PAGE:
This week’s parasha, Ki Tavo says that when you bring that basket of first fruits of your harvest to the local priest, to offer it up to God, “you shall recite as follows before Adonai your God: “My father was a fugitive Aramean. He went down to Egypt with meager numbers and sojourned there; but there he became a great and very populous nation. The Egyptians dealt harshly with us and oppressed us; they imposed heavy labor upon us. We cried to Adonai, the God of our fathers, and Adonai heard our plea…Adonai freed us from Egypt….He brought us to this land…[why] I now bring the first fruits of the soil…” (Deut 26:1-10)
Say it every year, every harvest, repeat these words. It’s our origin story.
“I pledge allegiance to the flag of the United States of America, and to the republic for which it stands, one nation, indivisible, with liberty and justice for all.”
Say it every day, every morning in school, repeat these words. These, too, are our origin story.
What are the important concepts in these recitations? For the Israelite farmer, it’s remembering that our history was one of oppression and slavery; we cast our lots with those folks who came out of slavery and were freed; in short, liberty. The following texts read “you shall enjoy together with the Levite and stranger in your midst, all the bounty (Deut 26:11), and you must remember to give part of your yield to the most vulnerable in your society – the Levite, the stranger, the fatherless, and the widow. In short, justice for all.
What’s the takeaway from the Pledge? Liberty and justice for all, exactly those words.
These are not loyalty pledges. These are acknowledgements of the most important social values the people have; never forget the fundamental values of the community. A loyalty pledge, however is a “legal” document that is required for an individual to get the advantages of membership in a group, like employment or tax benefits…or vote. Over and over, loyalty pledges, especially the ones that target “subversive” groups or organizations, have been found to be unconstitutional. I remember when I moved to Connecticut. In order to register to vote, I had to swear to uphold and defend the Constitution of the State of Connecticut, and the United States (in that order, mind you. Pennsylvania was the same; must be something about those 13 original colonies.) Well, I thought long and hard about that, but in the end, I decided to go along with it, since it didn’t require me to state I was part of any particular group or political bent.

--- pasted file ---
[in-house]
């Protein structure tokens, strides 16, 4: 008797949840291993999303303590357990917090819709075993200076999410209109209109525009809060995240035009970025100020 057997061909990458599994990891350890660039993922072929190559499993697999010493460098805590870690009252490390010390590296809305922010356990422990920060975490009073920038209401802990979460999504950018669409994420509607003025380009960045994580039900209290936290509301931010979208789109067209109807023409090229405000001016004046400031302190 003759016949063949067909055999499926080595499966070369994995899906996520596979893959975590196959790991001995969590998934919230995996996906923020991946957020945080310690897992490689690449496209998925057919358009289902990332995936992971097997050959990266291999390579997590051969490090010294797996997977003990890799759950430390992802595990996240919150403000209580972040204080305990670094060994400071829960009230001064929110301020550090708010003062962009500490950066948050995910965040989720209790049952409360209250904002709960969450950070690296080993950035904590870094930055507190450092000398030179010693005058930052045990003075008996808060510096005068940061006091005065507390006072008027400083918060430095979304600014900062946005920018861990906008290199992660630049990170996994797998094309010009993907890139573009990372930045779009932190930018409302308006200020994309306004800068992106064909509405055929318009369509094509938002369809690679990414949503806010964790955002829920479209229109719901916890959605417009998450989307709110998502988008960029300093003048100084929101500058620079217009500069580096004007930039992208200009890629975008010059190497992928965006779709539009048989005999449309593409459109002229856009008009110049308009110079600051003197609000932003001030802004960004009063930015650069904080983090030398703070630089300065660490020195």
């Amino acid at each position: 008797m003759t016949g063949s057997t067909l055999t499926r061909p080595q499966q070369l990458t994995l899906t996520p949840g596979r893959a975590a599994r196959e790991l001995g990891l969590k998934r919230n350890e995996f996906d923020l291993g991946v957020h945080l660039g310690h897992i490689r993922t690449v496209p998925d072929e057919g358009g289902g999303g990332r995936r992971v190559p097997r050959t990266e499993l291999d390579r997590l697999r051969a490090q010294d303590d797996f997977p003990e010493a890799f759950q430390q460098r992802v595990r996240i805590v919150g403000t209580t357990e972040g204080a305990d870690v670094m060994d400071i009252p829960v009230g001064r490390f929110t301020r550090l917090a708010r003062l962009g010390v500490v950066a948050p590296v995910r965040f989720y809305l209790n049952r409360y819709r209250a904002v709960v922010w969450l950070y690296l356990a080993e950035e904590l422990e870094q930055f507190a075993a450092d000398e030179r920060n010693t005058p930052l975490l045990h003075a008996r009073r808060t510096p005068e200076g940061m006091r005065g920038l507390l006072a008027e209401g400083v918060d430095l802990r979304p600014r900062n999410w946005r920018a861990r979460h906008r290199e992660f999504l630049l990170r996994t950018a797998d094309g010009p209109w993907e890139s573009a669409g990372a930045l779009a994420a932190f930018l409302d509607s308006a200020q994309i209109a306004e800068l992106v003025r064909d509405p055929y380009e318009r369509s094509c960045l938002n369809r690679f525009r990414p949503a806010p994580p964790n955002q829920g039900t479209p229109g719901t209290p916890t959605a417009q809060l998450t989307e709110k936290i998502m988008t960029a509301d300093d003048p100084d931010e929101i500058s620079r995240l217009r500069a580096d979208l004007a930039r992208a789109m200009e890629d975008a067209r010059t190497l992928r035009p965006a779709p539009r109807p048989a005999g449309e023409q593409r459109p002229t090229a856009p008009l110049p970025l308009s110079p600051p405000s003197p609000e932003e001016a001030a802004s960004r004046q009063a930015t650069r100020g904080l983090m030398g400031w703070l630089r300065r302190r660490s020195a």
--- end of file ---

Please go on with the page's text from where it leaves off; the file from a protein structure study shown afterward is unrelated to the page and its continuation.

It does us well to beware the loyalty pledge. We shouldn’t have to prove or provide personal statements of faith, especially religious statmements, to be a part of our society. It is crucial that we remember that as we finally see the finish line to this seemingly endless political race. There are those out there who would find it very easy to cross the line into loyalty pledges, professions of religious alignment, and more, if they haven’t called for them already.
However, it does us well to remember fundamental values of our society, in a formal statement. We do this allt he time, publically and powerfully. Secular wedding vows. Citizenship oaths. Testifying in court. Ki Tavo reminds us to state clearly who we are, where we came from, what we believe in, and how those values permeate our daily lives, and our unending gratitude for the bounty we enjoy.